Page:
The study sets a high standard in PIP treatment and minimizes therapeutic bias and attrition insofar that all study therapists will be trained in the manual before the beginning of treatment and will take part in monthly supervision by experienced PIP therapists. For monitoring the therapeutic process, all therapists will complete the Treatment Adherence Questionnaire after each treatment session. In order to create a good therapeutic alliance, therapists will provide a comfortable and trustful atmosphere. It will be ensured that the patient is aware of their therapeutic progress and own expectations. To minimize bias for the assessments, most of the data will be assessed electronically and stored in a secured database supervised by the SEGC. In addition, the study has a strict separation of research assessments and therapeutic intervention and researchers are well-trained in the assessment methods.

Ethical considerations and limitations

Data will be assessed, processed and stored according to the data protection laws and the local data protection protocol. The research project will be carried out in compliance with the study protocol and the Declaration of Helsinki (1996 version, Somerset West). All researchers and participants in the study are obliged to follow the rules of Good Clinical Practice (ICH-GCP). Participants will only be enrolled in the study after giving inform consent. The study is designed as an open RCT with blinded endpoint assessment and blinded analysis. Still, participants will be aware of their treatment group allocation.

This trial compares a psychotherapeutic intervention with available CAU interventions. The CAU interventions will be heterogeneous and administered under very diverse conditions. Therefore, it will be difficult to document which component of CAU is most effective. Moreover, there will be differences in CAU depending on the setting (inpatient vs. outpatient). Due to ethical concerns participants will not be randomly allocated to a setting. Thus, more severe cases will be evident in the inpatient setting, lowering the representativeness of the results. At the same time the CAU routine intervention will be more intense in inpatient departments, i.e., CAU in inpatient settings will likely include other (psycho-)therapeutic interventions. Furthermore, ethical consideration precluded the inclusion of a waiting-list group. This very same concerns will also lead to the fact that all mother-child-dyads allocated to CAU will be offered an intervention or CAU. Thus, the standard in the CAU will likely be higher than in the overall population in Germany which will bias generalizability of the results. In order to minimize these effects and to incorporate these limitations in the analyses, all interventions in all conditions will be documented.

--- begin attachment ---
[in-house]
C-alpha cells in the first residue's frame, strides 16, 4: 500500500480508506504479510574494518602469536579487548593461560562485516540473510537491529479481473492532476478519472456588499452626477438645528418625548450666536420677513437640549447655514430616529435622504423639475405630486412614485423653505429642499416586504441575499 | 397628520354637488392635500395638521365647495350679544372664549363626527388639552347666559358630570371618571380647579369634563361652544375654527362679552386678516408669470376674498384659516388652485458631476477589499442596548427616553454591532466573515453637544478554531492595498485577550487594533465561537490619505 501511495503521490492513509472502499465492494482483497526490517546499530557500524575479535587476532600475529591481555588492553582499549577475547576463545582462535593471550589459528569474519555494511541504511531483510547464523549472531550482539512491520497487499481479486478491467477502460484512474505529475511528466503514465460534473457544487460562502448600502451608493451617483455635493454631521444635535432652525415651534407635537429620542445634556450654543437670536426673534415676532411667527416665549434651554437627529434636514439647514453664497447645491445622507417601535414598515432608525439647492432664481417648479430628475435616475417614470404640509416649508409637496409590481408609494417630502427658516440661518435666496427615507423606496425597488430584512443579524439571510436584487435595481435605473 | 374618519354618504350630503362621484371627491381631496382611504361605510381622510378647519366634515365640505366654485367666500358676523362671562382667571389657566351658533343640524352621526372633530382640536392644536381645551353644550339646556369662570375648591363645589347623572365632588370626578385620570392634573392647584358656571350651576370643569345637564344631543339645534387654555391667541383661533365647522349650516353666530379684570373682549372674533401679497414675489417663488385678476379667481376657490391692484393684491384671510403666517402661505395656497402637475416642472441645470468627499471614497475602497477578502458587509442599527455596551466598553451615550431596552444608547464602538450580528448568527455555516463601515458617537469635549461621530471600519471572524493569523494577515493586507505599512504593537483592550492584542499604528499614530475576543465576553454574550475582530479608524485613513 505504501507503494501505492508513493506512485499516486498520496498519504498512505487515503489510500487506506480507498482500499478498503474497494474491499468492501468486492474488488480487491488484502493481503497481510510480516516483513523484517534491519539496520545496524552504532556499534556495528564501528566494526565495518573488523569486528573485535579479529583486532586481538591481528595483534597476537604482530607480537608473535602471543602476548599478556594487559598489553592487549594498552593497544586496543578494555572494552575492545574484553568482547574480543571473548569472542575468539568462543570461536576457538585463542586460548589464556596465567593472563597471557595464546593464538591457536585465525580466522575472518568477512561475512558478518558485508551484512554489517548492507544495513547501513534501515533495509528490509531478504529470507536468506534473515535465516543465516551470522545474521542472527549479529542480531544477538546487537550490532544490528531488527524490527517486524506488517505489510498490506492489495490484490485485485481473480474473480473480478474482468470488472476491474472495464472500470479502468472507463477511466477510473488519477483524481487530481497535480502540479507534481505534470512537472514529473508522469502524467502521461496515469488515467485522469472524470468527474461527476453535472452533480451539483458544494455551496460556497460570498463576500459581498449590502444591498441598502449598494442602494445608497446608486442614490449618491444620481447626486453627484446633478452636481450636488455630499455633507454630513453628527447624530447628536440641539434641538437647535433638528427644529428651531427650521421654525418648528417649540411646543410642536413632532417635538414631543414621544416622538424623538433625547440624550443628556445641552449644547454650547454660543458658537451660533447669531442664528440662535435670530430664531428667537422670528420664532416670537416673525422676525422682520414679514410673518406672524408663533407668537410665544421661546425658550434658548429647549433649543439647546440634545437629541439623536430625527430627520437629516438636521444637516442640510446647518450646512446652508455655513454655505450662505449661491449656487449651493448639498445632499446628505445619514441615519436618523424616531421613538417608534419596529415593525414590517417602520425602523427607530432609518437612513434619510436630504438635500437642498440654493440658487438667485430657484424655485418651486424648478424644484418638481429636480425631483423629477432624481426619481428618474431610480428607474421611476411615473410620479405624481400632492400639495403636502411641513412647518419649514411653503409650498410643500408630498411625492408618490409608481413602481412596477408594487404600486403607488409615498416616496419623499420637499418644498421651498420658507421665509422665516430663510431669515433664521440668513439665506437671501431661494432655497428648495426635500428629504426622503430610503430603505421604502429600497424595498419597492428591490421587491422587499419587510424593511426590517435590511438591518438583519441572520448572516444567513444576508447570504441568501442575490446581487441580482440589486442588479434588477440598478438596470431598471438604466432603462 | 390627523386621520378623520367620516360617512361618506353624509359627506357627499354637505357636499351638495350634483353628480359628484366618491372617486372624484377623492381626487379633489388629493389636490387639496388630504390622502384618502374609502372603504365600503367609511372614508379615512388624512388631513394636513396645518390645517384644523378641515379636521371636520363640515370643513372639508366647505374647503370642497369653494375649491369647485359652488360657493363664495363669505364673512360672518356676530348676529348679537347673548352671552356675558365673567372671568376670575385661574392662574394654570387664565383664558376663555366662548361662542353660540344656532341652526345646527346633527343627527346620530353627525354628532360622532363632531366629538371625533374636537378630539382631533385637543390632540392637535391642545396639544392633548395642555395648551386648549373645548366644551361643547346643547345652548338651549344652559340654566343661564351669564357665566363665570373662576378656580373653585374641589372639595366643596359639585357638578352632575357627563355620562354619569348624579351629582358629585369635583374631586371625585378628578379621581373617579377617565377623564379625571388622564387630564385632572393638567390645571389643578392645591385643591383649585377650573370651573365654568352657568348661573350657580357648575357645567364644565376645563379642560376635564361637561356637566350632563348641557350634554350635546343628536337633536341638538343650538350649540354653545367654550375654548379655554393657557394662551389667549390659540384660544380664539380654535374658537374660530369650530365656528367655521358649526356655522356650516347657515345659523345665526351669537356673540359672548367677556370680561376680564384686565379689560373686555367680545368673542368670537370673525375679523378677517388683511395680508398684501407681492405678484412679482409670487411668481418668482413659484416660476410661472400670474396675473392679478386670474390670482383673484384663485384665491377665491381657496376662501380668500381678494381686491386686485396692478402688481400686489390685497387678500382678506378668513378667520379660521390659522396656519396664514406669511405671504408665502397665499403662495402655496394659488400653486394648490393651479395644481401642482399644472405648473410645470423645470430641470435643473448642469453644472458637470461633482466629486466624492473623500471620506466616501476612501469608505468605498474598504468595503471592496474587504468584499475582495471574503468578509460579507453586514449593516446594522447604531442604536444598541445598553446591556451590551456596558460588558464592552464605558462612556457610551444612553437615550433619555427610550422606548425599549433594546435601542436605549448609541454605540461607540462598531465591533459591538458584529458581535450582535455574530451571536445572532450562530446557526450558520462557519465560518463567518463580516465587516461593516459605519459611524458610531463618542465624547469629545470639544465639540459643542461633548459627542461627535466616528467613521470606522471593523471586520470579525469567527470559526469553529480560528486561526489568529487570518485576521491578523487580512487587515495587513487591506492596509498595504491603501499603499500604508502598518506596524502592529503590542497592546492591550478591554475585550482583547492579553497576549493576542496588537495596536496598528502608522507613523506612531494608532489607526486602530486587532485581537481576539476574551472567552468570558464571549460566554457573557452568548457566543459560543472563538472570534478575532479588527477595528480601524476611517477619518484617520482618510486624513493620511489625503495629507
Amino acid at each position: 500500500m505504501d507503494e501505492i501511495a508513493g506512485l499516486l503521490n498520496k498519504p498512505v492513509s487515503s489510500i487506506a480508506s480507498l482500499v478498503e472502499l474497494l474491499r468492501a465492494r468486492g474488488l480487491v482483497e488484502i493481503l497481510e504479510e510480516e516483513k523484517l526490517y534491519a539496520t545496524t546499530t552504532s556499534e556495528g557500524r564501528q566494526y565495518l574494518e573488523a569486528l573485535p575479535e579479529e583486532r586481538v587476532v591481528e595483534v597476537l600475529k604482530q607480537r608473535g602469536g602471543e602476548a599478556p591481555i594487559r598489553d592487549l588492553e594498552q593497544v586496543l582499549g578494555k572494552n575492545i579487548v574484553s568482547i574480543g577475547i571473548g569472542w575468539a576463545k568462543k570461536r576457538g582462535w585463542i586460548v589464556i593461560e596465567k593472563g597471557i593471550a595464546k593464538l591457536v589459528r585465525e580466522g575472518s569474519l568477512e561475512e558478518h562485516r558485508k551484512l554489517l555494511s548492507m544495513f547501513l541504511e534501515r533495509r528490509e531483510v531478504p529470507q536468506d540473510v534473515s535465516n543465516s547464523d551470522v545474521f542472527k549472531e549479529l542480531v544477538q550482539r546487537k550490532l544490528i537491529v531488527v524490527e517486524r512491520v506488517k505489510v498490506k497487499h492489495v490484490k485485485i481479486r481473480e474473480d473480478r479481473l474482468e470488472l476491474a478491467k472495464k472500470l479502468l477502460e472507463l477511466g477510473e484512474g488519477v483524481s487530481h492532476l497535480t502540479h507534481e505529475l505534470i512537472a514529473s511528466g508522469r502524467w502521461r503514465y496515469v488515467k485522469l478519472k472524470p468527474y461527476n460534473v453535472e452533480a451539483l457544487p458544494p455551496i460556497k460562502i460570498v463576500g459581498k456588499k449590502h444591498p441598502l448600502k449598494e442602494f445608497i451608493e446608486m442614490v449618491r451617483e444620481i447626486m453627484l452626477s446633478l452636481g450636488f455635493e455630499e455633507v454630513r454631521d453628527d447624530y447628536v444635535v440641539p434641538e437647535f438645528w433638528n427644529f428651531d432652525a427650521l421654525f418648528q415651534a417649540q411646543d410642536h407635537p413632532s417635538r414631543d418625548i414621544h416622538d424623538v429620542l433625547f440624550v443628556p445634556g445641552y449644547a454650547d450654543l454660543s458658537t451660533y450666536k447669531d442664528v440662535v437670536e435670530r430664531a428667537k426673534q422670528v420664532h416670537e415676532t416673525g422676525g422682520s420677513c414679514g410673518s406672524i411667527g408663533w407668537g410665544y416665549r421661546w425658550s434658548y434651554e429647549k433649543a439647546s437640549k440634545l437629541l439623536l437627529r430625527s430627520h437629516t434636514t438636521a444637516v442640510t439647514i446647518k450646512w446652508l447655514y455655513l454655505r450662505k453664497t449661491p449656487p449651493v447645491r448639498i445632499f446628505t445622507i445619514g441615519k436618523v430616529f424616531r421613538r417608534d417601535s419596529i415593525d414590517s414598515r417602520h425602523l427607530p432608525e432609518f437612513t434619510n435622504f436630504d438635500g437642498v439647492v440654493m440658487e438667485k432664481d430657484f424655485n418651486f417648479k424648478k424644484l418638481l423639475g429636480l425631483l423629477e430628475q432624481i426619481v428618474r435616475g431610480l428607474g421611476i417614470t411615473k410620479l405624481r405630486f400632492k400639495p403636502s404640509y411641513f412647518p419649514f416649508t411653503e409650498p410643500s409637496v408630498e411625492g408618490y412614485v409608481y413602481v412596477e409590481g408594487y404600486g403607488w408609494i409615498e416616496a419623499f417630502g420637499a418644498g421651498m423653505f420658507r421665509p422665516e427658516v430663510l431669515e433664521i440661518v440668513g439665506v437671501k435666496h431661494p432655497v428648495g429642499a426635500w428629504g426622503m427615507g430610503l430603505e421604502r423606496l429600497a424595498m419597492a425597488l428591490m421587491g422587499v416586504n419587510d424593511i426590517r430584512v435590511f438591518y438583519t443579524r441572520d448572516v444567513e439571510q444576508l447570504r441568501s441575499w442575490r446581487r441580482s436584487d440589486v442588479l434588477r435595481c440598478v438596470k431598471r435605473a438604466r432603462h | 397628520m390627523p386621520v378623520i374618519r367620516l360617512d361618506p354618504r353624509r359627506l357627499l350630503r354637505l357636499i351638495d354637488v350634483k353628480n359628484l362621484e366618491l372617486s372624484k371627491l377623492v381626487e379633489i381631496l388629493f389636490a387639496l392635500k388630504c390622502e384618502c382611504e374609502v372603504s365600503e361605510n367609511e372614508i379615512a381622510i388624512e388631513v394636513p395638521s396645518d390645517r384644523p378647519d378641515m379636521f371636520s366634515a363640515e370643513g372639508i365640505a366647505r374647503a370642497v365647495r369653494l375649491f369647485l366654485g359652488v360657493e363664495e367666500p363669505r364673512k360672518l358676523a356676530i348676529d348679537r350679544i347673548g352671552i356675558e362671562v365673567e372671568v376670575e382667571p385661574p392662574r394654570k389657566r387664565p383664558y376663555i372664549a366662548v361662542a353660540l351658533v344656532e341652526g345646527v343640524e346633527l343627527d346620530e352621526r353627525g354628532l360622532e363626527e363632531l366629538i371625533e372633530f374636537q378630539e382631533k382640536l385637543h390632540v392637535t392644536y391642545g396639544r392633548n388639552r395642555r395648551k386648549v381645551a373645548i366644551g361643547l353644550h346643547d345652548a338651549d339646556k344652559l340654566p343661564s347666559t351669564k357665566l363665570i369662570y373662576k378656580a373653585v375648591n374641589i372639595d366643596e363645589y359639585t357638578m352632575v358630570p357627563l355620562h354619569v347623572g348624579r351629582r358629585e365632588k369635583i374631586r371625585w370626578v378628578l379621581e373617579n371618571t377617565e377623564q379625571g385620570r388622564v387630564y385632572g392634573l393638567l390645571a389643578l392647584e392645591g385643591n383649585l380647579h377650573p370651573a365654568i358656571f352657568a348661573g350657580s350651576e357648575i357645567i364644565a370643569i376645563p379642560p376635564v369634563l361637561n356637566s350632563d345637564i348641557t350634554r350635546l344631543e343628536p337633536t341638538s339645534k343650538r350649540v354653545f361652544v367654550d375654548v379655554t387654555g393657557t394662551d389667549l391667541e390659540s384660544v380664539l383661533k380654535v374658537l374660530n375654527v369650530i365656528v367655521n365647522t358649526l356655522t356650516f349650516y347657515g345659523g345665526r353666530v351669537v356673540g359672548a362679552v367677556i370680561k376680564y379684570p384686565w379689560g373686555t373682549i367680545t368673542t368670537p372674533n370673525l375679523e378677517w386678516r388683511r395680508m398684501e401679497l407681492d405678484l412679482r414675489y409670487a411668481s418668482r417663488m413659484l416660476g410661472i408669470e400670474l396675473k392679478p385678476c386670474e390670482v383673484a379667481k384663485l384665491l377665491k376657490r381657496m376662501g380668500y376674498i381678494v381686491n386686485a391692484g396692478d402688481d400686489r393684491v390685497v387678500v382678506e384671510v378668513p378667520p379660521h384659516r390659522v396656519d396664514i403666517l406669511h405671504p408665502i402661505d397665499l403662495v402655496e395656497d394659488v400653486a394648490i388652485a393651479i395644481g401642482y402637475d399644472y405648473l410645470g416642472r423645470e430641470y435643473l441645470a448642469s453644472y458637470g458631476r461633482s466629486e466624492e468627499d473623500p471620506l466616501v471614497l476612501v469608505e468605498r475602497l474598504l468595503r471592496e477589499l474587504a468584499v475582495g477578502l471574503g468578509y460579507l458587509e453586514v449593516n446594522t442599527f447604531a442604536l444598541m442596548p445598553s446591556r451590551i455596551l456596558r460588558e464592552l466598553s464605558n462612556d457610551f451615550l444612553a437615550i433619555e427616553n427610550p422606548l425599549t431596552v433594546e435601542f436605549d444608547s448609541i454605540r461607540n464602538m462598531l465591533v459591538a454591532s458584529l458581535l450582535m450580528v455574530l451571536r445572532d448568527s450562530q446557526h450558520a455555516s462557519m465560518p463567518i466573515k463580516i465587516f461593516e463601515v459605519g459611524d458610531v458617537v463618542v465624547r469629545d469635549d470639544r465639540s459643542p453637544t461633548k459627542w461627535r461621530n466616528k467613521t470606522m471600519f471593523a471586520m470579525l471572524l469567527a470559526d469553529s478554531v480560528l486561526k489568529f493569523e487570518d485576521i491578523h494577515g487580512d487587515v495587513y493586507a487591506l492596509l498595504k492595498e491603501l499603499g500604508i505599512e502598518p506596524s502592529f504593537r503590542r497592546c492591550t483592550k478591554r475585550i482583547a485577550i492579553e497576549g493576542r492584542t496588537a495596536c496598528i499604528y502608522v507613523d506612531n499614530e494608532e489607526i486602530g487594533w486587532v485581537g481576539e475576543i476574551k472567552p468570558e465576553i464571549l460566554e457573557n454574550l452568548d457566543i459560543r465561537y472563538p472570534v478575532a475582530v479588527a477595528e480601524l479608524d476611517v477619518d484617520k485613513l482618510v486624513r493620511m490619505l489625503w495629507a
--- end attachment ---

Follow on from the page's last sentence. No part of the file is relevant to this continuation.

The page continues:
There is a lack of good quality trials for the proof of efficacy of PIP in the treatment of mothers [15] but more specifically of fathers [24]. This present study is designed for mothers with postpartum mental disorders. The importance of the fathers’ involvement for treatment outcomes, for the family system and the impact on child’s development is not assessed, neither will father-infant-dyads be included in the study. Following the study by Letourneau [50, 51] mothers with PPD report that fathers are a key resource for support. Until now, little is known about the fathers’ effects on the system, and with the present design no conclusions regarding fathers can be drawn.

A further limitation of this study is the eligibility of a diverse range of maternal postpartum diagnoses which will likely lower the power to detect effects. On the other hand, this design was chosen because of the higher generalizability when not restricting inclusion criteria to single diagnoses. If sufficient data are available, exploratory analyses of subsamples with the same diagnoses are intended. The PIP intervention in the present study has been designed as a short-term treatment of 12 sessions for parent-infant-dyads. Short, sensitivity-based interventions have been shown to have superior efficacy compared with longer ones [15, 19]. Still, in the case of a highly traumatized mother it might be less effective. Of note is also that study therapists and participants will not be blind to treatment allocation.